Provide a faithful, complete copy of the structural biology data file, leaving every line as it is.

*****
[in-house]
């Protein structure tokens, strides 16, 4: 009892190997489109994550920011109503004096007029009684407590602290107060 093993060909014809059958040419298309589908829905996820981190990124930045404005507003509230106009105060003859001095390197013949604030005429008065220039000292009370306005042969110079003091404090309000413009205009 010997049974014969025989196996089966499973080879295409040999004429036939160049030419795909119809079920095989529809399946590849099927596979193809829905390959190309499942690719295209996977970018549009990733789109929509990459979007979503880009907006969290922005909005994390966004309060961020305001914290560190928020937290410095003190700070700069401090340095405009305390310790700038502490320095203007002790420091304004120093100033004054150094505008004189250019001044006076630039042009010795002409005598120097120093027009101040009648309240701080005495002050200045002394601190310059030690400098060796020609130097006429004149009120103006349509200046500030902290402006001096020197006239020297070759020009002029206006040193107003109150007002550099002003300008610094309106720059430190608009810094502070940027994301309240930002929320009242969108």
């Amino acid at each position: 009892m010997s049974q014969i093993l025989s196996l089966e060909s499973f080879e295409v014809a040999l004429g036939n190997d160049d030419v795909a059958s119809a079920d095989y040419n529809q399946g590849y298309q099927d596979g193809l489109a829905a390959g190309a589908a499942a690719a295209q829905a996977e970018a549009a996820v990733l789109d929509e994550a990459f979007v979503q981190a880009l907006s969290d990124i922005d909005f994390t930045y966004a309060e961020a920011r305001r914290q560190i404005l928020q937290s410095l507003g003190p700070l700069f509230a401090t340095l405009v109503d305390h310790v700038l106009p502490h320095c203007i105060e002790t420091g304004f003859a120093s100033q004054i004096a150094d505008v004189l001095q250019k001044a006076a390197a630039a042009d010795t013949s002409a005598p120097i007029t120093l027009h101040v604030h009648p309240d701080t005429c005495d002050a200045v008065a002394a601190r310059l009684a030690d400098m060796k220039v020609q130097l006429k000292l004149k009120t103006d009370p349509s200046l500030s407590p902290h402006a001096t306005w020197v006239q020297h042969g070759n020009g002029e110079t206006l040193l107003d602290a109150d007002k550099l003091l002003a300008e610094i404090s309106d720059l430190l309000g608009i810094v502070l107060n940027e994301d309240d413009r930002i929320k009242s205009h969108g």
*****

[in-house]
């Protein structure tokens, strides 16, 4: 009892190997489109994550920011109503004096007029009684407590602290107060 093993060909014809059958040419298309589908829905996820981190990124930045404005507003509230106009105060003859001095390197013949604030005429008065220039000292009370306005042969110079003091404090309000413009205009 010997049974014969025989196996089966499973080879295409040999004429036939160049030419795909119809079920095989529809399946590849099927596979193809829905390959190309499942690719295209996977970018549009990733789109929509990459979007979503880009907006969290922005909005994390966004309060961020305001914290560190928020937290410095003190700070700069401090340095405009305390310790700038502490320095203007002790420091304004120093100033004054150094505008004189250019001044006076630039042009010795002409005598120097120093027009101040009648309240701080005495002050200045002394601190310059030690400098060796020609130097006429004149009120103006349509200046500030902290402006001096020197006239020297070759020009002029206006040193107003109150007002550099002003300008610094309106720059430190608009810094502070940027994301309240930002929320009242969108």
């Amino acid at each position: 009892m010997s049974q014969i093993l025989s196996l089966e060909s499973f080879e295409v014809a040999l004429g036939n190997d160049d030419v795909a059958s119809a079920d095989y040419n529809q399946g590849y298309q099927d596979g193809l489109a829905a390959g190309a589908a499942a690719a295209q829905a996977e970018a549009a996820v990733l789109d929509e994550a990459f979007v979503q981190a880009l907006s969290d990124i922005d909005f994390t930045y966004a309060e961020a920011r305001r914290q560190i404005l928020q937290s410095l507003g003190p700070l700069f509230a401090t340095l405009v109503d305390h310790v700038l106009p502490h320095c203007i105060e002790t420091g304004f003859a120093s100033q004054i004096a150094d505008v004189l001095q250019k001044a006076a390197a630039a042009d010795t013949s002409a005598p120097i007029t120093l027009h101040v604030h009648p309240d701080t005429c005495d002050a200045v008065a002394a601190r310059l009684a030690d400098m060796k220039v020609q130097l006429k000292l004149k009120t103006d009370p349509s200046l500030s407590p902290h402006a001096t306005w020197v006239q020297h042969g070759n020009g002029e110079t206006l040193l107003d602290a109150d007002k550099l003091l002003a300008e610094i404090s309106d720059l430190l309000g608009i810094v502070l107060n940027e994301d309240d413009r930002i929320k009242s205009h969108g």